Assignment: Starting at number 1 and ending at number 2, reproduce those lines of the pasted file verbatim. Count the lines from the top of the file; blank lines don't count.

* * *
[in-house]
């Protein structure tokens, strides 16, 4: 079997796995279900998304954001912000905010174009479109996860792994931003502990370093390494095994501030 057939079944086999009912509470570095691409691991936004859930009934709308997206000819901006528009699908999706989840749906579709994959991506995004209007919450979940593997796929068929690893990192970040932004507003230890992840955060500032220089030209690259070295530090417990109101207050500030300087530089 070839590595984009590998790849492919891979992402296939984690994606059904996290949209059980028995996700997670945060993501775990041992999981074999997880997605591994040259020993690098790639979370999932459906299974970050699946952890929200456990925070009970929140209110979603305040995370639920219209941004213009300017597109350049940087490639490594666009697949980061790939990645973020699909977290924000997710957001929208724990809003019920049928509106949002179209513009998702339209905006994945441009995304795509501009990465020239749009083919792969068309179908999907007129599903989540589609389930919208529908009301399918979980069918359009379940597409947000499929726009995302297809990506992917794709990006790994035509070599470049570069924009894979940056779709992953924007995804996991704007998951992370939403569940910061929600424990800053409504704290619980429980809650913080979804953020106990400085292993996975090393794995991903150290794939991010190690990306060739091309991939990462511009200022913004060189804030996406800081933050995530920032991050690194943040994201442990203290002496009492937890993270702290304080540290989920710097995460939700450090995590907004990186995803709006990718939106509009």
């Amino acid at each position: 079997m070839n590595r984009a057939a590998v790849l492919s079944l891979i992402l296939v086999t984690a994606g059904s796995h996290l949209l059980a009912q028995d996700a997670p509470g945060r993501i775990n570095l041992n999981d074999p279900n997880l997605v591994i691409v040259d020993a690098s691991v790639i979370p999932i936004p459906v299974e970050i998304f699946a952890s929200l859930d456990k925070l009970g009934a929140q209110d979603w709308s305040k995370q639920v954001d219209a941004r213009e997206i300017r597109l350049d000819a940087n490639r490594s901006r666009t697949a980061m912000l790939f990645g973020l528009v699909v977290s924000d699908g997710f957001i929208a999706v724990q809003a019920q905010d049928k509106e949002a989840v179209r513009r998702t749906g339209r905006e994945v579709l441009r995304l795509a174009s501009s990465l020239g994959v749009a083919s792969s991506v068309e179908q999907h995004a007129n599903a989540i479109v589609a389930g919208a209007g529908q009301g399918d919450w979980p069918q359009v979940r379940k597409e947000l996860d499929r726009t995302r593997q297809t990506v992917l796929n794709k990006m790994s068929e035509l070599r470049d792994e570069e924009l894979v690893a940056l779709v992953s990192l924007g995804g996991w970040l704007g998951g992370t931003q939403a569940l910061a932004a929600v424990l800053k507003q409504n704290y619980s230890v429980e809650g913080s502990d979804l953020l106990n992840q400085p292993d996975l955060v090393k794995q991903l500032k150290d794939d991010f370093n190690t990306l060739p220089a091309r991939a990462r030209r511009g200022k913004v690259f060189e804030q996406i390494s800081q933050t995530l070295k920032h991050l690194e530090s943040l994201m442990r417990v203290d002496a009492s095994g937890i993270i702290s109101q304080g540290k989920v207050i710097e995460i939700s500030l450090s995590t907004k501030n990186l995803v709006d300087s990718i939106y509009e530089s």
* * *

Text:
[in-house]
């Protein structure tokens, strides 16, 4: 079997796995279900998304954001912000905010174009479109996860792994931003502990370093390494095994501030 057939079944086999009912509470570095691409691991936004859930009934709308997206000819901006528009699908999706989840749906579709994959991506995004209007919450979940593997796929068929690893990192970040932004507003230890992840955060500032220089030209690259070295530090417990109101207050500030300087530089 070839590595984009590998790849492919891979992402296939984690994606059904996290949209059980028995996700997670945060993501775990041992999981074999997880997605591994040259020993690098790639979370999932459906299974970050699946952890929200456990925070009970929140209110979603305040995370639920219209941004213009300017597109350049940087490639490594666009697949980061790939990645973020699909977290924000997710957001929208724990809003019920049928509106949002179209513009998702339209905006994945441009995304795509501009990465020239749009083919792969068309179908999907007129599903989540589609389930919208529908009301399918979980069918359009379940597409947000499929726009995302297809990506992917794709990006790994035509070599470049570069924009894979940056779709992953924007995804996991704007998951992370939403569940910061929600424990800053409504704290619980429980809650913080979804953020106990400085292993996975090393794995991903150290794939991010190690990306060739091309991939990462511009200022913004060189804030996406800081933050995530920032991050690194943040994201442990203290002496009492937890993270702290304080540290989920710097995460939700450090995590907004990186995803709006990718939106509009």